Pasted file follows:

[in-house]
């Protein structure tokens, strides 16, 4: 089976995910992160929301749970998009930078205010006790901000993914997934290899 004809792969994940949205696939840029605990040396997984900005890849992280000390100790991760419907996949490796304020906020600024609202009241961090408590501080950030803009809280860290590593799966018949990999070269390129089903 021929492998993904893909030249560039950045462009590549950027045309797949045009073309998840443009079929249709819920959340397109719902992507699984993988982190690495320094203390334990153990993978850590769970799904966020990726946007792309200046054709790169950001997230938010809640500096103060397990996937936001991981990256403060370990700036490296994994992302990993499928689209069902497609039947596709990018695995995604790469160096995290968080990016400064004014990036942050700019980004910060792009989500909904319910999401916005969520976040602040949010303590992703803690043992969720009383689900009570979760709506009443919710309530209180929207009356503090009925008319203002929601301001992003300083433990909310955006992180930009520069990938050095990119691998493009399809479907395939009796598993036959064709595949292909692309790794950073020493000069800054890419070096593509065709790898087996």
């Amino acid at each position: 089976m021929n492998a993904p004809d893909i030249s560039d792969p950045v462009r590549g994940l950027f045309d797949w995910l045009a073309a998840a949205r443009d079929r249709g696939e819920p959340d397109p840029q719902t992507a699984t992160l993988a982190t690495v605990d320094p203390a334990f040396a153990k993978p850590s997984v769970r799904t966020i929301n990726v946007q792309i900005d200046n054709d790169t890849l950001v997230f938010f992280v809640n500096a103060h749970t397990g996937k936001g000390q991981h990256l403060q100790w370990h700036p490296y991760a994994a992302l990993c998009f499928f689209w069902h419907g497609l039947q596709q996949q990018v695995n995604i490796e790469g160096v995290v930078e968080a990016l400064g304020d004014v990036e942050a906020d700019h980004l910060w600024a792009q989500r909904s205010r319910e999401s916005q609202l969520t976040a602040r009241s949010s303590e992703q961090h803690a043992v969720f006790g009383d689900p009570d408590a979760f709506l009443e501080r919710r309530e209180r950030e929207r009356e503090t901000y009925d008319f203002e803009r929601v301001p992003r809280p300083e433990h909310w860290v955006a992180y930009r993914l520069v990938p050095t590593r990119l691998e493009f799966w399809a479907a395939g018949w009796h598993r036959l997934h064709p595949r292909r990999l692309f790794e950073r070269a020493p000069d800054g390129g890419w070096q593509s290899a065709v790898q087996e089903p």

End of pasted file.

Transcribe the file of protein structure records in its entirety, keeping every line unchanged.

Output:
[in-house]
């Protein structure tokens, strides 16, 4: 089976995910992160929301749970998009930078205010006790901000993914997934290899 004809792969994940949205696939840029605990040396997984900005890849992280000390100790991760419907996949490796304020906020600024609202009241961090408590501080950030803009809280860290590593799966018949990999070269390129089903 021929492998993904893909030249560039950045462009590549950027045309797949045009073309998840443009079929249709819920959340397109719902992507699984993988982190690495320094203390334990153990993978850590769970799904966020990726946007792309200046054709790169950001997230938010809640500096103060397990996937936001991981990256403060370990700036490296994994992302990993499928689209069902497609039947596709990018695995995604790469160096995290968080990016400064004014990036942050700019980004910060792009989500909904319910999401916005969520976040602040949010303590992703803690043992969720009383689900009570979760709506009443919710309530209180929207009356503090009925008319203002929601301001992003300083433990909310955006992180930009520069990938050095990119691998493009399809479907395939009796598993036959064709595949292909692309790794950073020493000069800054890419070096593509065709790898087996």
């Amino acid at each position: 089976m021929n492998a993904p004809d893909i030249s560039d792969p950045v462009r590549g994940l950027f045309d797949w995910l045009a073309a998840a949205r443009d079929r249709g696939e819920p959340d397109p840029q719902t992507a699984t992160l993988a982190t690495v605990d320094p203390a334990f040396a153990k993978p850590s997984v769970r799904t966020i929301n990726v946007q792309i900005d200046n054709d790169t890849l950001v997230f938010f992280v809640n500096a103060h749970t397990g996937k936001g000390q991981h990256l403060q100790w370990h700036p490296y991760a994994a992302l990993c998009f499928f689209w069902h419907g497609l039947q596709q996949q990018v695995n995604i490796e790469g160096v995290v930078e968080a990016l400064g304020d004014v990036e942050a906020d700019h980004l910060w600024a792009q989500r909904s205010r319910e999401s916005q609202l969520t976040a602040r009241s949010s303590e992703q961090h803690a043992v969720f006790g009383d689900p009570d408590a979760f709506l009443e501080r919710r309530e209180r950030e929207r009356e503090t901000y009925d008319f203002e803009r929601v301001p992003r809280p300083e433990h909310w860290v955006a992180y930009r993914l520069v990938p050095t590593r990119l691998e493009f799966w399809a479907a395939g018949w009796h598993r036959l997934h064709p595949r292909r990999l692309f790794e950073r070269a020493p000069d800054g390129g890419w070096q593509s290899a065709v790898q087996e089903p």